The latest departures of two Sabah Barisan Nasional (BN) lawmakers will not affect the date of the coming polls as speculated, Datuk Seri Najib Razak said today, adding that the ruling coalition was taking steps to strengthen its east Malaysian fortress.
The prime minister told reporters today that despite rumours that more would follow in the footsteps of Beaufort MP Datuk Seri Lajim Ukin and Tuaran MP Datuk Seri Wilfred Mojilip Bumburing, BN was capable of dealing with the issue.
“It’s okay, at this point there are plenty of rumours going around but what is important is that we are confident that BN’s position is not under threat.
“We are able to face this challenge and we will be taking appropriate steps to remedy the situation and strengthen Umno’s and BN’s position,” he told a press conference here after chairing the Umno supreme council meeting today.
Najib said the Beaufort Umno division’s deputy chief will now take over as acting head, a post that Lajim had resigned from last weekend when announcing his decision to support Pakatan Rakyat (PR).
“We have also decided that Umno’s state liaison body will handle the operations of the Beaufort division and offer whatever help is needed there to ensure that Umno and BN’s positions would not be threatened,” he said.
When questioned if the duo’s exit would affect the timing of the general election, Najib shook his head in disagreement.
“No,” he said, before adding, “Well I don’t know when the elections will be held ― this year or next year. You cannot assume its next year, it could be this year. You cannot assume it’s this year, it could be next year.”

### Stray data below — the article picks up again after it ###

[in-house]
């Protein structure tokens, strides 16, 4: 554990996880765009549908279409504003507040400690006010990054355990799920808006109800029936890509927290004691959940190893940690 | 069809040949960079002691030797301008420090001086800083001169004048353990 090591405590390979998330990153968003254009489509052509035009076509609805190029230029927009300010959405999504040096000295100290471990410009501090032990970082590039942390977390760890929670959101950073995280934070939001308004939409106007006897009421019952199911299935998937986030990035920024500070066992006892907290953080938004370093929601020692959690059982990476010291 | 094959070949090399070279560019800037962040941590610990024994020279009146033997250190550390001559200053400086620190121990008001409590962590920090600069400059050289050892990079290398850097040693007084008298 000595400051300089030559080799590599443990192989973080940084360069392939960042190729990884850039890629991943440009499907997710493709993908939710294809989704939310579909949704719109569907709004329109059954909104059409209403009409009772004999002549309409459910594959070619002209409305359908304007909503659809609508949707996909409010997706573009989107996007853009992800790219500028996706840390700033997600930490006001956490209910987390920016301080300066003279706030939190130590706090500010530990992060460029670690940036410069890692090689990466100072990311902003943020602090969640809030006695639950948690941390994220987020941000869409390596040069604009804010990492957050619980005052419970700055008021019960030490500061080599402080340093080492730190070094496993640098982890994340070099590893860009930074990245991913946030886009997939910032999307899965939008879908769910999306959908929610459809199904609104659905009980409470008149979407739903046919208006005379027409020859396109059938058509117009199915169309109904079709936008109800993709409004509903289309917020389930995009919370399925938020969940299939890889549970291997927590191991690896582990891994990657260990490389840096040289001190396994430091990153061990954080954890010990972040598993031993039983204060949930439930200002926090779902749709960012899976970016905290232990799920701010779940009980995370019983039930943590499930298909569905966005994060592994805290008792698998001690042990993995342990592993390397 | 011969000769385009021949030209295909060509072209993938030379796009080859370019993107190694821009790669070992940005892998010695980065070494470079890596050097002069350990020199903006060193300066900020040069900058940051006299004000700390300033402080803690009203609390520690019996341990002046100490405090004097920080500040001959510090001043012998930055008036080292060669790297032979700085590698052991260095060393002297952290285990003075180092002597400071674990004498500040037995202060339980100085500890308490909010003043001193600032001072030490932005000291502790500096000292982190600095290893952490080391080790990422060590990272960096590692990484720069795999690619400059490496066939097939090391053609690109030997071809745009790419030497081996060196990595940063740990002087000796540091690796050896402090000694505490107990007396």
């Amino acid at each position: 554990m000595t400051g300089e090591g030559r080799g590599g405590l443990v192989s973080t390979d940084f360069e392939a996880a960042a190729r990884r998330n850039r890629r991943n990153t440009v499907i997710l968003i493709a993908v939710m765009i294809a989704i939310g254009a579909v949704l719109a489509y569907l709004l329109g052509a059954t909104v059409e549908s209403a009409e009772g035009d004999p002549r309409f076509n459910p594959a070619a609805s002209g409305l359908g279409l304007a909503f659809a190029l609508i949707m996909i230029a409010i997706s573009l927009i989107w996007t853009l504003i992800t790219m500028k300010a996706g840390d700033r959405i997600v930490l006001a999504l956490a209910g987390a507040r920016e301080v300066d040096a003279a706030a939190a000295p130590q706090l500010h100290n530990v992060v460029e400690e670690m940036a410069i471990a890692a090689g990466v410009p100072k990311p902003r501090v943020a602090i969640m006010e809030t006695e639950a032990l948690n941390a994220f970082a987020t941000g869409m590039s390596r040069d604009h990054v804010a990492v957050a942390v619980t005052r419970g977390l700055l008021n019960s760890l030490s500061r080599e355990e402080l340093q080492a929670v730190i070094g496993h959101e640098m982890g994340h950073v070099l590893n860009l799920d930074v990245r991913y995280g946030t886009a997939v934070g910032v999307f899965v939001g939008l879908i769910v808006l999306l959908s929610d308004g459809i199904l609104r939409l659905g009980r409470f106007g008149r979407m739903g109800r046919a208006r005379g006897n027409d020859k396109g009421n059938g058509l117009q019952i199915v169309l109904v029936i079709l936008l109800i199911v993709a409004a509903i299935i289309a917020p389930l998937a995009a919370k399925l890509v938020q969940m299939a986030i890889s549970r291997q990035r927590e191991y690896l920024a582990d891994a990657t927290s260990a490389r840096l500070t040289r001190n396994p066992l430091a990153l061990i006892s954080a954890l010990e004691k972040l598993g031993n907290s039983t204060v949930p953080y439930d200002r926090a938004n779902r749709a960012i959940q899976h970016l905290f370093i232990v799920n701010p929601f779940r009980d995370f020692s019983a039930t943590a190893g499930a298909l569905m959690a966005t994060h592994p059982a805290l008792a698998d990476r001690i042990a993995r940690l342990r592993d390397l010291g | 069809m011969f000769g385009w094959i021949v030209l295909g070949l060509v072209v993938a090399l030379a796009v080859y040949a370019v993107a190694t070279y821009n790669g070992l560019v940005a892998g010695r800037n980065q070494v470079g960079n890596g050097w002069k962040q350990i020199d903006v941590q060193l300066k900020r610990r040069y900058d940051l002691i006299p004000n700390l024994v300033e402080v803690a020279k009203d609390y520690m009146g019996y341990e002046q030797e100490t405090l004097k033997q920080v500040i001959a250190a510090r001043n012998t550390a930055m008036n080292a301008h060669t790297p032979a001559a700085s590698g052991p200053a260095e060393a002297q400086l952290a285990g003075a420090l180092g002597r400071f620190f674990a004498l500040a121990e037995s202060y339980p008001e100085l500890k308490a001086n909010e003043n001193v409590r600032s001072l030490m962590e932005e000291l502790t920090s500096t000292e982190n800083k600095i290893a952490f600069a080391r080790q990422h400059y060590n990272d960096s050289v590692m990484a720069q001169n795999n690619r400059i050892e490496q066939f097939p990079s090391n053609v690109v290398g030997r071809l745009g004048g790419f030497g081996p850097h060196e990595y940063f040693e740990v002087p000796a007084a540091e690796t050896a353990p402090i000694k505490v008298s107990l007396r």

The Malaysian Insider reported on Monday that the drawn-out exit of Lajim and Bumburing over the weekend was likely to delay the general election from a firm September date to end of the year as the ruling coalition works to retain its “fixed deposit” in the Borneo states.
BN sources in Sabah and Kuala Lumpur said the duo’s decision to back PR are among reasons that Najib is re-looking dates for a snap poll after Budget Day on September 28, as he seeks his personal mandate for the first time some three years and three months after taking power in April 2009.
“It is not likely in September now although Umno and its partners are ready for the polls,” a BN source from Kuala Lumpur told The Malaysian Insider.
“Umno needs to make sure both Sabah and Sarawak remain a fixed deposit and provide the bulk of seats because the Malay vote is split in the peninsula,” the source added, referring to Umno’s share of only 79 seats in Election 2008.
Sources had earlier told The Malaysian Insider that a snap poll was likely to happen in September if Najib carries through a plan to dissolve parliament in August, nine months before the BN mandate expires in April 2013.
There have been several dates bandied about in the past year although the country’s sixth prime minister has expressed confidence of sweeping the majority of all state and federal seats.
Before the latest defections, BN controlled 22 out of the 25 federal seats in Sabah and one in the Federal Territory of Labuan. In Election 2008, BN lost its customary two-third parliamentary majority largely due to significant losses in the peninsula, where it won just 85 seats while the opposition swept 80 seats.
BN’s saving grace was in Sabah, Sarawak and Labuan where the pact trounced the opposition and made a near-clean sweep, winning 55 parliamentary seats to the opposition’s two.
But after the weekend, BN now controls 136 federal seats while PR has 76 seats, SAPP two and eight independents in the 222-seat Dewan Rakyat.